It still isn’t showing up in the win column, but the Warwick Vets boys’ volleyball team is improving just about every time it takes the court.
The ’Canes lost 3-0 to Scituate on Thursday, dropping their record to 0-12 on they year. Scituate improved to 7-5.
But the first time the two teams played, on April 17, the Spartans won 3-0 in dominating fashion, with game scores of 25-13, 25-13, 25-17.
This time, Vets hung in closer, falling 25-18, 25-18, 25-12.
That’s been a common theme the second time through the schedule for the ’Canes, who, despite still being winless, have been much more competitive as of late.
“Every game we’ve played besides Pilgrim and West Warwick, we’ve improved against the teams,” Vets head coach Brendan Friel said. “That’s good for me, because the other teams have to improve to. So if we’re getting it closer, we’re improving and narrowing the gap. That tells me that it is working.”
The best results to date came on May 8, against East Greenwich. The ’Canes lost 3-1 to the Avengers, but nearly pulled off the win. Vets lost game one 27-25, won game two by the same score, then dropped games three and four 25-22 and 25-19.
That match was the biggest sign thus far for Friel that his team is significantly better than it was when it opened the season on April 3.
“To be quite honest, I think we should have beaten East Greenwich,” Friel said. “All four games were really close. We took one, everything else was 25-23. It could have gone either way.”
Against Scituate, Vets had trouble with the Spartans’ hitters, but still remained close.
Scituate took an early 8-2 lead in game one, but Vets battled all the way back to get within two at 11-9. Over that span, while the team didn’t register any kills, it played solid, mistake-free defense.
But the Spartans finally hit their stride, as Christopher Maiello stepped behind the service line with his team up 12-9 and he didn’t leave until it was 18-9.
Ryan Hoppe had a kill and a block, Maiello had an ace and Shawn Mulso had two kills for Scituate during the run.
“It’s just that we’re not there yet,” Friel said. “We go over a lot of stuff in practice, we have moments of brilliance and then we seem to forget what we’re doing out there some of the time.”
The ’Canes came back to 21-15 on an ace by Kajohnsac Phanhsena, but Scituate rolled from there to the 25-18 win.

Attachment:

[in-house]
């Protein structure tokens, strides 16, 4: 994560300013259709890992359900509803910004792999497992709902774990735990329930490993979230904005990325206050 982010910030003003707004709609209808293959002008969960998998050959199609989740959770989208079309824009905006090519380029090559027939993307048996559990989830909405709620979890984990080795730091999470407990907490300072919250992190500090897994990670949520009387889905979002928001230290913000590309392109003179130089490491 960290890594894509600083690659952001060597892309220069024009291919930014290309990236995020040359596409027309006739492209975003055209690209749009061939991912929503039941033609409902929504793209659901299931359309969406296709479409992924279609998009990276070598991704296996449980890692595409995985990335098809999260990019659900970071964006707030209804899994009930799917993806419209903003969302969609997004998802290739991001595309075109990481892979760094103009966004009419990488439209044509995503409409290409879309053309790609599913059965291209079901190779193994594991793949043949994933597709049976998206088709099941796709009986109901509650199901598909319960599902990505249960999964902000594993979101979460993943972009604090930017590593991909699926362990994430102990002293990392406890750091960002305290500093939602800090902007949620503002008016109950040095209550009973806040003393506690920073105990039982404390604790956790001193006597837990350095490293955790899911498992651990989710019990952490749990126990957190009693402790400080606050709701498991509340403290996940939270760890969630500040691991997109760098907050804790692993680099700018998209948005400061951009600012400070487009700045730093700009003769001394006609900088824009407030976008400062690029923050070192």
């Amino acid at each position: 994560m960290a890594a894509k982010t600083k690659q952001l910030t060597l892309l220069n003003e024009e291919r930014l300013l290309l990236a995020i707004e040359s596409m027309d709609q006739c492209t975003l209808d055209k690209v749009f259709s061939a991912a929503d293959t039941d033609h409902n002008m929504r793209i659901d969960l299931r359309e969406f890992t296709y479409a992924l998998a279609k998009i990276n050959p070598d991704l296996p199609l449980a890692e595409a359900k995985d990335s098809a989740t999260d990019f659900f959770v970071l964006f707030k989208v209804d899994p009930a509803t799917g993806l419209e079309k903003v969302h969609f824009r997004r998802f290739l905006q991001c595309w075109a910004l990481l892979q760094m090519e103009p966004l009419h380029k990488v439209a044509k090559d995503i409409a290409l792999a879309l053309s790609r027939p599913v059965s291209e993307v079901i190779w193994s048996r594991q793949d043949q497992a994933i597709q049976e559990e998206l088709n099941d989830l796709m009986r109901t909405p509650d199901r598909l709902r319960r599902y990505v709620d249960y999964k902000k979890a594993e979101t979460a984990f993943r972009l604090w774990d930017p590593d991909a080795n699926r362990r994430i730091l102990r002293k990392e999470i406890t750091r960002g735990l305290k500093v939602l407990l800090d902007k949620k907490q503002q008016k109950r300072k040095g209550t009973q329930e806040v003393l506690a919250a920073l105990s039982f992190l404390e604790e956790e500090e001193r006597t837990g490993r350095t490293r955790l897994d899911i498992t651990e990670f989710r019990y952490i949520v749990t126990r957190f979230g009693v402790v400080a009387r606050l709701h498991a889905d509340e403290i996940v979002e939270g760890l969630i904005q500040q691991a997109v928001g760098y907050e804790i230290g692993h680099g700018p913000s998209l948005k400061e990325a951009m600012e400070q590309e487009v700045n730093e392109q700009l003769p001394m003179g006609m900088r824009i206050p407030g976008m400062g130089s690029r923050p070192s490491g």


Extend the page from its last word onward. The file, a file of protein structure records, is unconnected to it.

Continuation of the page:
In the second game, Vets controlled the action early on. It led 8-6, getting kills from Phanhsena and Jacob McLinden to pace the offense. The ’Canes went down 10-9, but a kill from Slawamir Hermanowski tied it up.
“Our hitting is a little bit better,” Friel said. “Our offense is picking up, and we’re getting a little bit better picking up digs and keeping it in play.”
Yet, slowly but surely, Scituate pulled away. Mulso and Melvin Omolo registered kills, as did Dean Pieranunzi to extend the lead to 17-12. Vets called a timeout down 21-14, and Max Andrade made it 21-15 on a big hit right out of the break. Scituate followed that with two hitting errors to make it 21-17, but it won four of the final five points – including back-to-back kills from Mulso – to finish off the game.
“Against these guys, they destroyed us the first time we played them,” Friel said. “It wasn’t even a match. It was 25-10 I think in three straight sets. Are we where I thought we were going to be yet? No. But are we getting better? Yes.”
The third game wasn’t quite as encouraging for the ’Canes, as Scituate ran out to a 10-4 lead, and led by as many as 12 at 17-5. Vets never got back within single digits, and consecutive aces from Derrik Gouveia ended the match.
But while Scituate is playoff bound, and a match victory for Vets would have been a huge upset, there are some legitimate chances for the ’Canes to pick up a win as the schedule winds down.
They were scheduled to host 11-1 Cranston West on Monday, with the results unavailable at press time, before playing three consecutive winnable matches.
First, they’ll host 2-10 Westerly on Wednesday at 6 p.m. The next day, they’ll host 2-10 Toll Gate. Finally, the following Tuesday, Vets will end its season on the road at Westerly.
And Friel has high hopes for the home stretch.
“I’m stressing the fact that we hung with Toll Gate the first time we played, and they hung with Westerly,” Friel said. “Basically, I’m saying, ‘Hey let’s go out there and let’s do it.
“I’m hoping we can take at least two out of those three.”